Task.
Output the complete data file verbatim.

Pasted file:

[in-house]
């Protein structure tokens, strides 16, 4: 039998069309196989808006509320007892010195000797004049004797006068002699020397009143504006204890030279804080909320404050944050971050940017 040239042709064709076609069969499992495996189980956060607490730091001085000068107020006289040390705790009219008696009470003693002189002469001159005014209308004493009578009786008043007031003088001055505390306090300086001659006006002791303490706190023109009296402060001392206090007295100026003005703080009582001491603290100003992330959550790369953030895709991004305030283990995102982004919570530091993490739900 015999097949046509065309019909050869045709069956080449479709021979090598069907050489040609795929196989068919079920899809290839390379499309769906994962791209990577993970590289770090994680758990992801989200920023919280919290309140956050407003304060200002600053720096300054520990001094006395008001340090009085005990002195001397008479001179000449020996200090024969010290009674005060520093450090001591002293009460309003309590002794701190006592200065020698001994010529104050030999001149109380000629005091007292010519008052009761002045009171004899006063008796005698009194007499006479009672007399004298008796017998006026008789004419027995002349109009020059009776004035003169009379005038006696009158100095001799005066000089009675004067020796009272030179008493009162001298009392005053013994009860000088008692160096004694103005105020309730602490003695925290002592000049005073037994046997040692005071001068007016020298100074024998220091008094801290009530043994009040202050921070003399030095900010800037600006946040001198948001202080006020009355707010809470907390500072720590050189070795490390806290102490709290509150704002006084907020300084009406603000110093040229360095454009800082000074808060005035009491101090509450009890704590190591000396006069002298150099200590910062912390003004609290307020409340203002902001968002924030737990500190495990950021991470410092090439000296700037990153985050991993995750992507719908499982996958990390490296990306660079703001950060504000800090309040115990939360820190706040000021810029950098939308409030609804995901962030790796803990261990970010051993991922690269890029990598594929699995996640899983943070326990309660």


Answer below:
[in-house]
């Protein structure tokens, strides 16, 4: 039998069309196989808006509320007892010195000797004049004797006068002699020397009143504006204890030279804080909320404050944050971050940017 040239042709064709076609069969499992495996189980956060607490730091001085000068107020006289040390705790009219008696009470003693002189002469001159005014209308004493009578009786008043007031003088001055505390306090300086001659006006002791303490706190023109009296402060001392206090007295100026003005703080009582001491603290100003992330959550790369953030895709991004305030283990995102982004919570530091993490739900 015999097949046509065309019909050869045709069956080449479709021979090598069907050489040609795929196989068919079920899809290839390379499309769906994962791209990577993970590289770090994680758990992801989200920023919280919290309140956050407003304060200002600053720096300054520990001094006395008001340090009085005990002195001397008479001179000449020996200090024969010290009674005060520093450090001591002293009460309003309590002794701190006592200065020698001994010529104050030999001149109380000629005091007292010519008052009761002045009171004899006063008796005698009194007499006479009672007399004298008796017998006026008789004419027995002349109009020059009776004035003169009379005038006696009158100095001799005066000089009675004067020796009272030179008493009162001298009392005053013994009860000088008692160096004694103005105020309730602490003695925290002592000049005073037994046997040692005071001068007016020298100074024998220091008094801290009530043994009040202050921070003399030095900010800037600006946040001198948001202080006020009355707010809470907390500072720590050189070795490390806290102490709290509150704002006084907020300084009406603000110093040229360095454009800082000074808060005035009491101090509450009890704590190591000396006069002298150099200590910062912390003004609290307020409340203002902001968002924030737990500190495990950021991470410092090439000296700037990153985050991993995750992507719908499982996958990390490296990306660079703001950060504000800090309040115990939360820190706040000021810029950098939308409030609804995901962030790796803990261990970010051993991922690269890029990598594929699995996640899983943070326990309660």